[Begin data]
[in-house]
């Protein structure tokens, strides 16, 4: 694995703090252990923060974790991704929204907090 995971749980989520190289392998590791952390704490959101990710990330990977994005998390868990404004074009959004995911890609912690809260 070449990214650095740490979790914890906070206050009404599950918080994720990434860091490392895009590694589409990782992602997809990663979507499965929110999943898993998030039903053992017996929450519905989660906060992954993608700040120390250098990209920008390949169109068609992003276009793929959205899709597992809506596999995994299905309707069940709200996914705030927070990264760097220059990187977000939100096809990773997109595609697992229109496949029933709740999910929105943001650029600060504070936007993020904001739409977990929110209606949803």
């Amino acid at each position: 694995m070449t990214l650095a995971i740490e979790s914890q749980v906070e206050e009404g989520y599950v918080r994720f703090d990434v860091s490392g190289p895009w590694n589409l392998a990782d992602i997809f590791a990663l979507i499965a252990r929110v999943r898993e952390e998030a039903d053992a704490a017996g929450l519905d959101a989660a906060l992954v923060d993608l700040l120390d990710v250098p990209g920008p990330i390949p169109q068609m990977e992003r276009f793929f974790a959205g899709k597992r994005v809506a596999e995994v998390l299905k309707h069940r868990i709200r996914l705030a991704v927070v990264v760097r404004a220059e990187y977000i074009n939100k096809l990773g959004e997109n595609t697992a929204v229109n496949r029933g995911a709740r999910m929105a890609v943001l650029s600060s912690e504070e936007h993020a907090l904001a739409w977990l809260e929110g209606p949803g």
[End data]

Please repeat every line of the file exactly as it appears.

[in-house]
């Protein structure tokens, strides 16, 4: 694995703090252990923060974790991704929204907090 995971749980989520190289392998590791952390704490959101990710990330990977994005998390868990404004074009959004995911890609912690809260 070449990214650095740490979790914890906070206050009404599950918080994720990434860091490392895009590694589409990782992602997809990663979507499965929110999943898993998030039903053992017996929450519905989660906060992954993608700040120390250098990209920008390949169109068609992003276009793929959205899709597992809506596999995994299905309707069940709200996914705030927070990264760097220059990187977000939100096809990773997109595609697992229109496949029933709740999910929105943001650029600060504070936007993020904001739409977990929110209606949803």
């Amino acid at each position: 694995m070449t990214l650095a995971i740490e979790s914890q749980v906070e206050e009404g989520y599950v918080r994720f703090d990434v860091s490392g190289p895009w590694n589409l392998a990782d992602i997809f590791a990663l979507i499965a252990r929110v999943r898993e952390e998030a039903d053992a704490a017996g929450l519905d959101a989660a906060l992954v923060d993608l700040l120390d990710v250098p990209g920008p990330i390949p169109q068609m990977e992003r276009f793929f974790a959205g899709k597992r994005v809506a596999e995994v998390l299905k309707h069940r868990i709200r996914l705030a991704v927070v990264v760097r404004a220059e990187y977000i074009n939100k096809l990773g959004e997109n595609t697992a929204v229109n496949r029933g995911a709740r999910m929105a890609v943001l650029s600060s912690e504070e936007h993020a907090l904001a739409w977990l809260e929110g209606p949803g």